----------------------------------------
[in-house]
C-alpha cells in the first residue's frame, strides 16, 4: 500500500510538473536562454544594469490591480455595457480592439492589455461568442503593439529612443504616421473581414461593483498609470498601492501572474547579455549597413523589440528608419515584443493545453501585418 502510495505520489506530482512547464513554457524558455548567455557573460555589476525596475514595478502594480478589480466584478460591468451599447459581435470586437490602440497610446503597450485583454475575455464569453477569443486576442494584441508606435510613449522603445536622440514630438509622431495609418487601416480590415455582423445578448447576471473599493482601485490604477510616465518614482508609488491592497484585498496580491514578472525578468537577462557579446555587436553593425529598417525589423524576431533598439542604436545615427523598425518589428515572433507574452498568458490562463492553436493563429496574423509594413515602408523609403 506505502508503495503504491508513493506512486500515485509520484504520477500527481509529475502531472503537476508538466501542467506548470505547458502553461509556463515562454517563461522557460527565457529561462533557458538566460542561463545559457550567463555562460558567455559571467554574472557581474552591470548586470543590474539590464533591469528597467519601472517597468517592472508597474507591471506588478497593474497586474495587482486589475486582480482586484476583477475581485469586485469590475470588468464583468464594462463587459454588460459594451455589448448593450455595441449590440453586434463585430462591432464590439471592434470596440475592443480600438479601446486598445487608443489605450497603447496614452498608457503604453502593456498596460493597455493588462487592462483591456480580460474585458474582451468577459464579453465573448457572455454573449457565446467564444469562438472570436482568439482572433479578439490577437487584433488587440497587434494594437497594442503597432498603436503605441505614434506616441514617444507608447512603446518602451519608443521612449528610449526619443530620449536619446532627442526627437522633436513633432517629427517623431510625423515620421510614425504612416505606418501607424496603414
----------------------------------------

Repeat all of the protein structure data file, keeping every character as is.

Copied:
[in-house]
C-alpha cells in the first residue's frame, strides 16, 4: 500500500510538473536562454544594469490591480455595457480592439492589455461568442503593439529612443504616421473581414461593483498609470498601492501572474547579455549597413523589440528608419515584443493545453501585418 502510495505520489506530482512547464513554457524558455548567455557573460555589476525596475514595478502594480478589480466584478460591468451599447459581435470586437490602440497610446503597450485583454475575455464569453477569443486576442494584441508606435510613449522603445536622440514630438509622431495609418487601416480590415455582423445578448447576471473599493482601485490604477510616465518614482508609488491592497484585498496580491514578472525578468537577462557579446555587436553593425529598417525589423524576431533598439542604436545615427523598425518589428515572433507574452498568458490562463492553436493563429496574423509594413515602408523609403 506505502508503495503504491508513493506512486500515485509520484504520477500527481509529475502531472503537476508538466501542467506548470505547458502553461509556463515562454517563461522557460527565457529561462533557458538566460542561463545559457550567463555562460558567455559571467554574472557581474552591470548586470543590474539590464533591469528597467519601472517597468517592472508597474507591471506588478497593474497586474495587482486589475486582480482586484476583477475581485469586485469590475470588468464583468464594462463587459454588460459594451455589448448593450455595441449590440453586434463585430462591432464590439471592434470596440475592443480600438479601446486598445487608443489605450497603447496614452498608457503604453502593456498596460493597455493588462487592462483591456480580460474585458474582451468577459464579453465573448457572455454573449457565446467564444469562438472570436482568439482572433479578439490577437487584433488587440497587434494594437497594442503597432498603436503605441505614434506616441514617444507608447512603446518602451519608443521612449528610449526619443530620449536619446532627442526627437522633436513633432517629427517623431510625423515620421510614425504612416505606418501607424496603414